Yusei, I say
There is an old move in professional sports, one that has been repeated a few times with varying levels of success. That move would be going out and getting a player that traditionally plays well against your club. Again, sometimes it works, sometimes it doesn’t, but at least that type of signing can solve a problem.
That may not be the exact thinking of Ross Atkins and the Toronto Blue Jays front office as they signed starting pitcher Yusei Kikuchi from the Seattle Mariners to a three year, $36 million deal, but it has to help. Kikuchi is one of the first players to be signed after the lockout, and his market grew after the 99-day search for a CBA ended. He was one of the more desirable pitchers in the first place, due to his hard fastball, but the market for starters got thinner after Clayton Kershaw returned to Los Angeles.
He recorded a 1.7 WAR in 2021 with a 1.318 WHIP in 29 games. No, it isn’t the most glorious, but Kikuchi is being signed on to be a fifth starter, not an ace. The Blue Jays already have a loaded rotation ahead of him. However, Seattle used him more frequently as they had a less talented rotation. (Now Robbie Ray will pitch there.) He did end up as an All-Star.
Kikuchi has four pitches, his best and most frequent the aforementioned fastball. With that pitch, he frequently goes down-and-in (from a righthanded batters’ perspective) as well as right down the middle, averaging 95.1 miles per hour in 2021. That hardball is one of his calling cards, and it struck out many.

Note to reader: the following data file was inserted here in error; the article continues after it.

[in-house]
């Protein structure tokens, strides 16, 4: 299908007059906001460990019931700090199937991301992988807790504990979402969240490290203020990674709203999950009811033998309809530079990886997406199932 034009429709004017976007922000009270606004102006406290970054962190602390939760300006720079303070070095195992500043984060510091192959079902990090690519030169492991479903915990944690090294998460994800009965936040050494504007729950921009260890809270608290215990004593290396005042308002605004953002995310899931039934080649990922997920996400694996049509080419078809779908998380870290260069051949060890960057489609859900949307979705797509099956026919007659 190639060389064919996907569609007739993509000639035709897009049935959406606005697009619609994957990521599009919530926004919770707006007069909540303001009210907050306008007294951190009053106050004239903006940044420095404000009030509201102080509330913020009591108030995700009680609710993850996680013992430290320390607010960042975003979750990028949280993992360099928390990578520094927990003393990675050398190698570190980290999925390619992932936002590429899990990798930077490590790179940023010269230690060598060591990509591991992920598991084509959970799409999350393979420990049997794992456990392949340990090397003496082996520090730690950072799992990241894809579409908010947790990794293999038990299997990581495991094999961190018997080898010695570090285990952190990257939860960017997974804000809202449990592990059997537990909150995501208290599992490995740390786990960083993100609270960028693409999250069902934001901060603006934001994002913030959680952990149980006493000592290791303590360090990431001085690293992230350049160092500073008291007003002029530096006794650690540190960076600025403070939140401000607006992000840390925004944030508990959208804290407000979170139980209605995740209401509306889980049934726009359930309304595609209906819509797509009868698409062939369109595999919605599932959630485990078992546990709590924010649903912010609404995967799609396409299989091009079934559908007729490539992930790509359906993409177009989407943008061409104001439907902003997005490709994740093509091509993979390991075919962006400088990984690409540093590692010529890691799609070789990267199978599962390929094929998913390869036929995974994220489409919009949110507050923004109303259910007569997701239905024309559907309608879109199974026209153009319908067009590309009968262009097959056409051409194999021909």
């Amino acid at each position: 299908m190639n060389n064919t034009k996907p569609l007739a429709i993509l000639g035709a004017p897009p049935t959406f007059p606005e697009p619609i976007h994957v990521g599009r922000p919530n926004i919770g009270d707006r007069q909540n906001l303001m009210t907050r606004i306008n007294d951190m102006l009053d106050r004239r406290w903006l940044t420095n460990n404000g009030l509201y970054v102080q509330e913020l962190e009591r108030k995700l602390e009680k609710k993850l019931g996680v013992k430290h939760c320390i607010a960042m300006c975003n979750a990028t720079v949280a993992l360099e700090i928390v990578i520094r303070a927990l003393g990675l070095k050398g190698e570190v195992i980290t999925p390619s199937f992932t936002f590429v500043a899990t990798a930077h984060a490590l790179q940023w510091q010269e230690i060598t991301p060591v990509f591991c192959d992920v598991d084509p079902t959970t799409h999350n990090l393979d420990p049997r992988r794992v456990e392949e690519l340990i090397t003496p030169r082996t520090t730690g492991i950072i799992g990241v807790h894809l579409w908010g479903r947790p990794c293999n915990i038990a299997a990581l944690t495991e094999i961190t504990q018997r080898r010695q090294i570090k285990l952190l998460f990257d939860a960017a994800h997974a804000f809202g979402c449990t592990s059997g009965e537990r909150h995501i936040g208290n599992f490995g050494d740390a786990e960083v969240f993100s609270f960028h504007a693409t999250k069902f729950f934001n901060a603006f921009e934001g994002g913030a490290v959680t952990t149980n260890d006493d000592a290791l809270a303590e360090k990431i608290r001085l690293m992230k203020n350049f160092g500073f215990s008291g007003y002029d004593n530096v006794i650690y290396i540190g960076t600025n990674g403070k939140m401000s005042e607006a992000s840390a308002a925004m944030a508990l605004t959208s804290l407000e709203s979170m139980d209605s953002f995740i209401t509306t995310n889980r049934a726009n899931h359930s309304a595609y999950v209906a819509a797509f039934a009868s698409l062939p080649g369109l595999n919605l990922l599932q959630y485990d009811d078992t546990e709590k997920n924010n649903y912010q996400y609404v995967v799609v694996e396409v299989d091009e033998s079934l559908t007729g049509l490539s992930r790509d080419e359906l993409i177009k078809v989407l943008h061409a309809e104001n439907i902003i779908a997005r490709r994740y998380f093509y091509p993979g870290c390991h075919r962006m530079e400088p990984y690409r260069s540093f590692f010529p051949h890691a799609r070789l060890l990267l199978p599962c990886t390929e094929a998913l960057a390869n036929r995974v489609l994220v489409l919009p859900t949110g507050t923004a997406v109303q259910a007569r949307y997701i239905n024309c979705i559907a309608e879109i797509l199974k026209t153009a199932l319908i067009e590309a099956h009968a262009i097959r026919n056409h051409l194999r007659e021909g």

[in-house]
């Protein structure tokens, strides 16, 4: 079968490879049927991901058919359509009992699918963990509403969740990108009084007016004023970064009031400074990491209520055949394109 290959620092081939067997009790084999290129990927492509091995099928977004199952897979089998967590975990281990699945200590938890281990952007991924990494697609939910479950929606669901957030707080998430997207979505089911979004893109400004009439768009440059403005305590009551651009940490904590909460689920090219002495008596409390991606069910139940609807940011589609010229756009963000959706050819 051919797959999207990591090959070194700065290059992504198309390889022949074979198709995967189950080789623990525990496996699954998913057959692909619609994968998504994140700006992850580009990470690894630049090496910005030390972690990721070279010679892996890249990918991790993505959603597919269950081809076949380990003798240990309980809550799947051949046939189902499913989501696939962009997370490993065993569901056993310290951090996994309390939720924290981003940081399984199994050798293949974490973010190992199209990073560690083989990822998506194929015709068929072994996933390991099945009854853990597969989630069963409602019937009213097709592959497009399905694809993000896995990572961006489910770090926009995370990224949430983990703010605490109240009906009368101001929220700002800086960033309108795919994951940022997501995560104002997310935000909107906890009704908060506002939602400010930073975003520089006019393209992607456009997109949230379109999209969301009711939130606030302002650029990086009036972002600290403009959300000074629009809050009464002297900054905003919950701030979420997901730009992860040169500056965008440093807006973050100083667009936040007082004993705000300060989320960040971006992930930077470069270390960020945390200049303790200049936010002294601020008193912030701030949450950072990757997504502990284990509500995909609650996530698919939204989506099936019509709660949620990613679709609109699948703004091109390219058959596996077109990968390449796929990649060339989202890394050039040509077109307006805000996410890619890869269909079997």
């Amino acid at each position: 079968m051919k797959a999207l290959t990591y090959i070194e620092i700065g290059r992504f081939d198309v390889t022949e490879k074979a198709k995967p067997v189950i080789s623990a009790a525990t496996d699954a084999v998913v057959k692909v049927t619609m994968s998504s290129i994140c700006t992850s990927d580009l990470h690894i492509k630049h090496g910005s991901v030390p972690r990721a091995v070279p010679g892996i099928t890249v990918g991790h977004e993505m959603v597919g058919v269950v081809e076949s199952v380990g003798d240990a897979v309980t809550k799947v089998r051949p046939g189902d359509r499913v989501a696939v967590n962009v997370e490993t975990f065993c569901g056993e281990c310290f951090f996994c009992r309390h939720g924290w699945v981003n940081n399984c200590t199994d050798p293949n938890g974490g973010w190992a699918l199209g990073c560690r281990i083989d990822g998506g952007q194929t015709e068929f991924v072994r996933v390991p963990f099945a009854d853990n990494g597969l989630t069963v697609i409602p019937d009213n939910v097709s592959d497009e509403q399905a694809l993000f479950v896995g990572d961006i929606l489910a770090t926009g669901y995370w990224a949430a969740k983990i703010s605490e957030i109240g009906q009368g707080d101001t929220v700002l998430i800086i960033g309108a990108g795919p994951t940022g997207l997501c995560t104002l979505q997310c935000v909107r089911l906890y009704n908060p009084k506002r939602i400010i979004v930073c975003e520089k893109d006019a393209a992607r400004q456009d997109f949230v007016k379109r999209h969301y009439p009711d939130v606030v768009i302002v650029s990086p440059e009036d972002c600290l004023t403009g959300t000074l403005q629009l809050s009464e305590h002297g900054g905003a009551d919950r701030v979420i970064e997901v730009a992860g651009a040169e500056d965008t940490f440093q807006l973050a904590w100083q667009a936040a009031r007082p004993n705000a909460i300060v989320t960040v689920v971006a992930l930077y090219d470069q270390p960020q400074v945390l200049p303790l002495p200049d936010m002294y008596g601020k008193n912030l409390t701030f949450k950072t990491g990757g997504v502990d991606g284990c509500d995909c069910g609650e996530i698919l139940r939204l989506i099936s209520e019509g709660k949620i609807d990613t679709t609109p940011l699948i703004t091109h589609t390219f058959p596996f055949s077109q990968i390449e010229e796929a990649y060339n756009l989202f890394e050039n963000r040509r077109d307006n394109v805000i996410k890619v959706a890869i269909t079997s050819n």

On top of the talent, he has beat up the Blue Jays on two occasions. Once was in his rookie year of 2019, when sure, the Jays weren’t exactly great, but this guy was a rookie who wasn’t exactly good, allowing two home runs per nine innings. But that was his game, the first instant we realised he could be decent.
And then in 2021, on Canada Day in Buffalo, he torched the Jays, making the best hitters hit light to the infield and the worse hitters striking out.
Kikuchi is the traditional Japanese pitcher, from his throwing and in his mechanics. He balances himself before delivering the throw. As mentioned, his workload won’t be as large as Hyun-jin Ryu or Kevin Gausman, but his balanced windup also balances out the rotation. Nate Pearson, a top prospect who was injury-riddled in his first few years, had surgery in the offseason and is still expected to be a starter, but if he can’t at least the Jays have insurance.
Kikuchi may very well be the predecessor of good things to come, since we saw in recent years that the Jays, for whatever reason, sign a decent pitcher before delivering a massive move. It happened last year with George Springer, when Atkins and co. went out and signed Kirby Yates. (Though he didn’t play.) Is there potential for another former Astro to come to town?
Kikuchi’s deal ups the money spent by the Blue Jays on free agents to $146,000,000 spent, all on pitchers, as it couples with Gausman’s deal.